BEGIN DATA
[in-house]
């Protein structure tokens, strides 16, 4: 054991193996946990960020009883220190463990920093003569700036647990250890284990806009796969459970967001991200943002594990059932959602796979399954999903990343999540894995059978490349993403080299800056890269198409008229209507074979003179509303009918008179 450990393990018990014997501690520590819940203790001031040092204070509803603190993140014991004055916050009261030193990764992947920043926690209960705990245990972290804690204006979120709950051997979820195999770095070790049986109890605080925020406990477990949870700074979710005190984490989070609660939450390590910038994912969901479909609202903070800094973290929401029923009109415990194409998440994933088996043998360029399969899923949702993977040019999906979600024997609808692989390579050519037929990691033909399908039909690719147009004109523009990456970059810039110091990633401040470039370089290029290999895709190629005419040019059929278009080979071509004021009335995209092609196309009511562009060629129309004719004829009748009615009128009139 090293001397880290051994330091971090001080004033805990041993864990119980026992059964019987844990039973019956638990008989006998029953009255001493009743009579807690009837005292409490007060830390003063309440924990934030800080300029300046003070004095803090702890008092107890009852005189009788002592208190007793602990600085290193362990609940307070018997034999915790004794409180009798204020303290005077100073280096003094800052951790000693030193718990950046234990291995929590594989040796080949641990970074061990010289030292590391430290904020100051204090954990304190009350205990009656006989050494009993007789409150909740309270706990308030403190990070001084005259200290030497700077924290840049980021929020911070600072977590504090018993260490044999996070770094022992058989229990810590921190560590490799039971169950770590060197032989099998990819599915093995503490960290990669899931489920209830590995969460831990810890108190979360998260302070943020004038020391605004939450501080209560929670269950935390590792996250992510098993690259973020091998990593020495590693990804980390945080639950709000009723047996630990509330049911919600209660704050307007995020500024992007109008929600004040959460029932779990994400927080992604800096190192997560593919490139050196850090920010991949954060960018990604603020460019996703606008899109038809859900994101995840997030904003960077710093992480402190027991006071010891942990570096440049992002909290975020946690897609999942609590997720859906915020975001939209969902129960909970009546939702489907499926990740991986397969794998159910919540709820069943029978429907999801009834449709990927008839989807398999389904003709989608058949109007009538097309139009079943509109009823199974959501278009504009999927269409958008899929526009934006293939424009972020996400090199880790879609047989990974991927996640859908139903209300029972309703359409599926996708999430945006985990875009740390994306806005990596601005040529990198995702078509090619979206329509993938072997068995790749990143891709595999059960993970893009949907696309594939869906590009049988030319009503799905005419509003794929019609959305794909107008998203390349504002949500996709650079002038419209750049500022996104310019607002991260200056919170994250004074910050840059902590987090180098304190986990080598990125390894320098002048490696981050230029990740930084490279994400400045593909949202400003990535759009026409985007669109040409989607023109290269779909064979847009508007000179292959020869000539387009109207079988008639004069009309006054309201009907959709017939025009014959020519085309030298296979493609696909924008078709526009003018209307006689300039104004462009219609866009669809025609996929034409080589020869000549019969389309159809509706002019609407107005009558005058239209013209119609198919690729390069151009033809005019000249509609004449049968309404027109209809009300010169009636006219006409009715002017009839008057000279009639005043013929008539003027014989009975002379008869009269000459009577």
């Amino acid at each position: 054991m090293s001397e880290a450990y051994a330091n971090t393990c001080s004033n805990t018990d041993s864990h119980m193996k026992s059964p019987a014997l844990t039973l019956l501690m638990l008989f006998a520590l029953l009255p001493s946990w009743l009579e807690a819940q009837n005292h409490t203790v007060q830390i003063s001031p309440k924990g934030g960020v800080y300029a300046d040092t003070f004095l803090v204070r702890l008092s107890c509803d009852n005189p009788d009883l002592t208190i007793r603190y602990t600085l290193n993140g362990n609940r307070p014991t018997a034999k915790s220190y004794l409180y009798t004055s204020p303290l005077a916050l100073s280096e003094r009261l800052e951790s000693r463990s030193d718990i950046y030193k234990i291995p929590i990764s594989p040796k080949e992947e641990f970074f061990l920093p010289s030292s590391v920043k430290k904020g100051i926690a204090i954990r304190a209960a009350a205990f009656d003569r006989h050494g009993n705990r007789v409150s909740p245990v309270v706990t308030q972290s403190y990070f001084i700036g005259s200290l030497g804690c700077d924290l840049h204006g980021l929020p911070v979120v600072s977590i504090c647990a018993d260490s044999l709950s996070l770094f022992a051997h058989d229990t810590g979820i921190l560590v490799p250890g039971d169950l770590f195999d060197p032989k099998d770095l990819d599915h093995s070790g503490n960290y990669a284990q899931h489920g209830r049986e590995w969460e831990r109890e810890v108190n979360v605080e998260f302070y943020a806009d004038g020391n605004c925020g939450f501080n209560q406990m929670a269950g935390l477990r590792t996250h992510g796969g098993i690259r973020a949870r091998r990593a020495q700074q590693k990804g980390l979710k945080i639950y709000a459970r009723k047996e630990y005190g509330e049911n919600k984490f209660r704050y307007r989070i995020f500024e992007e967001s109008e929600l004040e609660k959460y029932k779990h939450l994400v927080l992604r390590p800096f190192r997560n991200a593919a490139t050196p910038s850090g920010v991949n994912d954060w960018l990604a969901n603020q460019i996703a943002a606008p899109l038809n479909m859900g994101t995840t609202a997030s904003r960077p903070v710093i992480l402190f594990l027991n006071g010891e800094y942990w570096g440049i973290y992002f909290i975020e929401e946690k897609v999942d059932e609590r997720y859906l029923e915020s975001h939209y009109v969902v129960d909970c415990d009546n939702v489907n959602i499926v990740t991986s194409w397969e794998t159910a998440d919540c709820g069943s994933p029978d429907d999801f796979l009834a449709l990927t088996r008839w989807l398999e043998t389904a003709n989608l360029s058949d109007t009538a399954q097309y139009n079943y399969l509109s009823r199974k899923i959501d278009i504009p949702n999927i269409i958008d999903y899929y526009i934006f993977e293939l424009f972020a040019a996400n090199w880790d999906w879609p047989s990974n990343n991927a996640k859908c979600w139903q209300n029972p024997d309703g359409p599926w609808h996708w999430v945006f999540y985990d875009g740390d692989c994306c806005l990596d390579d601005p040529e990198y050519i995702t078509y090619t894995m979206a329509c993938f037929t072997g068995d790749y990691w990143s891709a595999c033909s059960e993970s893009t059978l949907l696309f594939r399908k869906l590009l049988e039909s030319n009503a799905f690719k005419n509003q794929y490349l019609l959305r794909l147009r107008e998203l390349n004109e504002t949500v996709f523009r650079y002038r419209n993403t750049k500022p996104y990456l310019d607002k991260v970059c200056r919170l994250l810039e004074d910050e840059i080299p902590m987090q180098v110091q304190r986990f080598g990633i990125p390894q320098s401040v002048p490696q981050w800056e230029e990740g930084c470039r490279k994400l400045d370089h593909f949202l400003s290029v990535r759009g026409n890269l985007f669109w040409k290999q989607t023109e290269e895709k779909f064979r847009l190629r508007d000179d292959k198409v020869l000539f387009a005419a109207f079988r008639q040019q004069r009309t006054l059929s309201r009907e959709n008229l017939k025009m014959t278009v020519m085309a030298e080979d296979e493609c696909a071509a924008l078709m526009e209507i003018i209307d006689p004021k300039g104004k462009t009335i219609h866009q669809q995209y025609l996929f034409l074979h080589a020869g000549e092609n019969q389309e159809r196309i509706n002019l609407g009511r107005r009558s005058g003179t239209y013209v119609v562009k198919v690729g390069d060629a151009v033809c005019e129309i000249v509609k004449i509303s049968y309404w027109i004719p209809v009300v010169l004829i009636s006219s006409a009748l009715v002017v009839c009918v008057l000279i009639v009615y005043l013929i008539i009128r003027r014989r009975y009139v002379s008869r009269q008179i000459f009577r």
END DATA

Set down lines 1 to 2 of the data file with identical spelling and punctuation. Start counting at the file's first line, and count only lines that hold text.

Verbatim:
[in-house]
């Protein structure tokens, strides 16, 4: 054991193996946990960020009883220190463990920093003569700036647990250890284990806009796969459970967001991200943002594990059932959602796979399954999903990343999540894995059978490349993403080299800056890269198409008229209507074979003179509303009918008179 450990393990018990014997501690520590819940203790001031040092204070509803603190993140014991004055916050009261030193990764992947920043926690209960705990245990972290804690204006979120709950051997979820195999770095070790049986109890605080925020406990477990949870700074979710005190984490989070609660939450390590910038994912969901479909609202903070800094973290929401029923009109415990194409998440994933088996043998360029399969899923949702993977040019999906979600024997609808692989390579050519037929990691033909399908039909690719147009004109523009990456970059810039110091990633401040470039370089290029290999895709190629005419040019059929278009080979071509004021009335995209092609196309009511562009060629129309004719004829009748009615009128009139 090293001397880290051994330091971090001080004033805990041993864990119980026992059964019987844990039973019956638990008989006998029953009255001493009743009579807690009837005292409490007060830390003063309440924990934030800080300029300046003070004095803090702890008092107890009852005189009788002592208190007793602990600085290193362990609940307070018997034999915790004794409180009798204020303290005077100073280096003094800052951790000693030193718990950046234990291995929590594989040796080949641990970074061990010289030292590391430290904020100051204090954990304190009350205990009656006989050494009993007789409150909740309270706990308030403190990070001084005259200290030497700077924290840049980021929020911070600072977590504090018993260490044999996070770094022992058989229990810590921190560590490799039971169950770590060197032989099998990819599915093995503490960290990669899931489920209830590995969460831990810890108190979360998260302070943020004038020391605004939450501080209560929670269950935390590792996250992510098993690259973020091998990593020495590693990804980390945080639950709000009723047996630990509330049911919600209660704050307007995020500024992007109008929600004040959460029932779990994400927080992604800096190192997560593919490139050196850090920010991949954060960018990604603020460019996703606008899109038809859900994101995840997030904003960077710093992480402190027991006071010891942990570096440049992002909290975020946690897609999942609590997720859906915020975001939209969902129960909970009546939702489907499926990740991986397969794998159910919540709820069943029978429907999801009834449709990927008839989807398999389904003709989608058949109007009538097309139009079943509109009823199974959501278009504009999927269409958008899929526009934006293939424009972020996400090199880790879609047989990974991927996640859908139903209300029972309703359409599926996708999430945006985990875009740390994306806005990596601005040529990198995702078509090619979206329509993938072997068995790749990143891709595999059960993970893009949907696309594939869906590009049988030319009503799905005419509003794929019609959305794909107008998203390349504002949500996709650079002038419209750049500022996104310019607002991260200056919170994250004074910050840059902590987090180098304190986990080598990125390894320098002048490696981050230029990740930084490279994400400045593909949202400003990535759009026409985007669109040409989607023109290269779909064979847009508007000179292959020869000539387009109207079988008639004069009309006054309201009907959709017939025009014959020519085309030298296979493609696909924008078709526009003018209307006689300039104004462009219609866009669809025609996929034409080589020869000549019969389309159809509706002019609407107005009558005058239209013209119609198919690729390069151009033809005019000249509609004449049968309404027109209809009300010169009636006219006409009715002017009839008057000279009639005043013929008539003027014989009975002379008869009269000459009577």